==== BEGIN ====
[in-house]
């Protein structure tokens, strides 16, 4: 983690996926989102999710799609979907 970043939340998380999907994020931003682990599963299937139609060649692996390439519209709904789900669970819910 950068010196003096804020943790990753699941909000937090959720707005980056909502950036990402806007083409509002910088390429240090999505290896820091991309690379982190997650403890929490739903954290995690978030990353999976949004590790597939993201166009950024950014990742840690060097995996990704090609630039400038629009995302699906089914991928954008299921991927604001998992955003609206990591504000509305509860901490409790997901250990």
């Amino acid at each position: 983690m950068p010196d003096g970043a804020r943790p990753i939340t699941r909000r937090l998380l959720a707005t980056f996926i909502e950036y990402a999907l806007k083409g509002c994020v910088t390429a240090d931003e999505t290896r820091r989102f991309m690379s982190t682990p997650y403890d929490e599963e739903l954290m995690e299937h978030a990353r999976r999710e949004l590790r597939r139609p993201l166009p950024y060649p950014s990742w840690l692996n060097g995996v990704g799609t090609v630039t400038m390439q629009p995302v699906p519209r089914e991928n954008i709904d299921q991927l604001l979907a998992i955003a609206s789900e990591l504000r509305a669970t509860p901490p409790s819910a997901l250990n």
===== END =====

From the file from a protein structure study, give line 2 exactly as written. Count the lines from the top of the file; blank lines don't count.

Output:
């Protein structure tokens, strides 16, 4: 983690996926989102999710799609979907 970043939340998380999907994020931003682990599963299937139609060649692996390439519209709904789900669970819910 950068010196003096804020943790990753699941909000937090959720707005980056909502950036990402806007083409509002910088390429240090999505290896820091991309690379982190997650403890929490739903954290995690978030990353999976949004590790597939993201166009950024950014990742840690060097995996990704090609630039400038629009995302699906089914991928954008299921991927604001998992955003609206990591504000509305509860901490409790997901250990």